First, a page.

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Poliomyelitis: An Assessment of the Knowledge of Women in Jos Nigeria and Implications for its Global Eradication Early 21st Century
Declaration of Nigeria a polio free nation early 21st century would require a proper understanding and cooperation of all her citizens especially the women. This study was therefore carried out to assess the knowledge about polio among women in Jos. A cross-sectional study involving administration of questionnaires to 2,431 women scattered across six different parts of the city was carried out between February and April 2006. Information on questionnaire such as- age, educational level, marital status, and modes of transmission and control of polio were obtained. Results were analysed using Epi Info 2002 version statistical software and P values < 0.05 were considered significant. About 7% (170) of the 2431 women studied had no knowledge of polio. Majority of those without knowledge of polio had no formal education (p<0.05); based on religion, 11.6%(88) of Moslems had no knowledge of polio as compared to 4.1%(63) Christians, and 19.8%(17) of traditional worshipers, (p<0.05); awareness of polio among married women was significantly higher than that of the singles, (p<0.05). Also varied and conflicting modes of transmission and control of polio were enumerated by several women (about 30%), while 297(12.2%) and 171(7.0%) respondents had no knowledge about the modes of transmission and control of polio respectively. Up to 30% of adult women in Jos lack proper understanding of polio. Public enlightenment should be more coordinated and stepped up along with the regular immunization campaigns. Also education of girl child and that of adult woman be given priority to enhance their knowledge, and adequate incentives provided for its success.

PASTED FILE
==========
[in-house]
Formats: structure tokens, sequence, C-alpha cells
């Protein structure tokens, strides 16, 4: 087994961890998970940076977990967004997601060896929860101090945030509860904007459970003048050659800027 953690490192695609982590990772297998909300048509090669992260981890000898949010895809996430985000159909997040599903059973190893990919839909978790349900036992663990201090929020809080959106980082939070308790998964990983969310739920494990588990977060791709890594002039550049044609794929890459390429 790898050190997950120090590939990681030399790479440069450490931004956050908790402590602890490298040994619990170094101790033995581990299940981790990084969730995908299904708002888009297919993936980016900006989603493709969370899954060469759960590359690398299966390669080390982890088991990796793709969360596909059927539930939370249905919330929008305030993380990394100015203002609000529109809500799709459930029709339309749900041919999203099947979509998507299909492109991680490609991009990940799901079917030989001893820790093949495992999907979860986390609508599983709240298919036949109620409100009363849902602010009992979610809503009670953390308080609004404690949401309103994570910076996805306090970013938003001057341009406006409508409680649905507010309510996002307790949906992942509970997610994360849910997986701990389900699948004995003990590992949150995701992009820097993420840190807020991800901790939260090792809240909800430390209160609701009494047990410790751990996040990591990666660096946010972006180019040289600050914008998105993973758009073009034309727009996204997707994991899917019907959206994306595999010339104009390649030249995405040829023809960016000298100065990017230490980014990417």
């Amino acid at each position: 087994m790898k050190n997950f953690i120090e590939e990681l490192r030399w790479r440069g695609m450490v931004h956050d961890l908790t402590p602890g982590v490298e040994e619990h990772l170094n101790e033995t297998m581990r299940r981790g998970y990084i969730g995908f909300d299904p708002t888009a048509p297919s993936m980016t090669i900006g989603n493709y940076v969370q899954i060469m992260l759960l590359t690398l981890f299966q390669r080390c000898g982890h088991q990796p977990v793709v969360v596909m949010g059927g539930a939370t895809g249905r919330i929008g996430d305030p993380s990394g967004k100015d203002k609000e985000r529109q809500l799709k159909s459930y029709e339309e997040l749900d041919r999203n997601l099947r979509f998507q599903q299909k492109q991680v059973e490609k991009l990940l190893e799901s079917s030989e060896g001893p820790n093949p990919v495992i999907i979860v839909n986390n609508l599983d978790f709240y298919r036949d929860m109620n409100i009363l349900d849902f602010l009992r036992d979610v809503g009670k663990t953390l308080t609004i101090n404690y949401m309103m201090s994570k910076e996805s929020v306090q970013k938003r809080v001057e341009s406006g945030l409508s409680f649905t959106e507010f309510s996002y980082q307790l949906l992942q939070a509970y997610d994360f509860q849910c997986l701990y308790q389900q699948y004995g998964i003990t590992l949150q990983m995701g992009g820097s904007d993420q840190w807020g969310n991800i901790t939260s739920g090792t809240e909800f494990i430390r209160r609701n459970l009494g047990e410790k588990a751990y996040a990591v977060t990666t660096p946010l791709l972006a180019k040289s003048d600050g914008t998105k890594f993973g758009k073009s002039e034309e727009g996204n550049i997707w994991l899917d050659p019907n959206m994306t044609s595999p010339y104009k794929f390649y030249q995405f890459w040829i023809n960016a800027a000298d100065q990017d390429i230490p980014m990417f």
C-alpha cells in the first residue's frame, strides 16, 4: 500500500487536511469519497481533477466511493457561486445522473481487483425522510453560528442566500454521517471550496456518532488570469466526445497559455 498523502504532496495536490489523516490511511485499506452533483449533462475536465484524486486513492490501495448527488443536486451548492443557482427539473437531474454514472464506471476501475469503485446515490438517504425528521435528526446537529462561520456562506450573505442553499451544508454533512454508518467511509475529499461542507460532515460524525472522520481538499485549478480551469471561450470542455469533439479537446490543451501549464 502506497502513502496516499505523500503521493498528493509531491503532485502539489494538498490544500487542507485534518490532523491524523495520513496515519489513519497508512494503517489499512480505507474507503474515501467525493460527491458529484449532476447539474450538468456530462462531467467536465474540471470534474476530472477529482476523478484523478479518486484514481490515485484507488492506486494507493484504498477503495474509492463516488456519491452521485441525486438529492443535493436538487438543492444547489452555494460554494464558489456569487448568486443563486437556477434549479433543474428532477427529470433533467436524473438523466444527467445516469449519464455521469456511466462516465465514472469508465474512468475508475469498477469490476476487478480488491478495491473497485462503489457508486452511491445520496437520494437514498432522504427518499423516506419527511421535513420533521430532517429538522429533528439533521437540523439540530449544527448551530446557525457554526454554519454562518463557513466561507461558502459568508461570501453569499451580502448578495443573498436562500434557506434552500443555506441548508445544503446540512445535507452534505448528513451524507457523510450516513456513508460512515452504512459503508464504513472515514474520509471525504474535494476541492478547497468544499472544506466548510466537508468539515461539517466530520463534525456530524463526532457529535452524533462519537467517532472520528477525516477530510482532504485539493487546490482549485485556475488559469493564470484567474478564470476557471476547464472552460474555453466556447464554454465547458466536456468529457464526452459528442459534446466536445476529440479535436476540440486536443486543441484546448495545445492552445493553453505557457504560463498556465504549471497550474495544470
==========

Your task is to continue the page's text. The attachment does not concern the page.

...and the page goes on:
Keywords: Poliomyelitis, Knowledge, Women, Eradication.
Nigerian Medical Practitioner Vol. 54 (2) 2008: pp. 39-44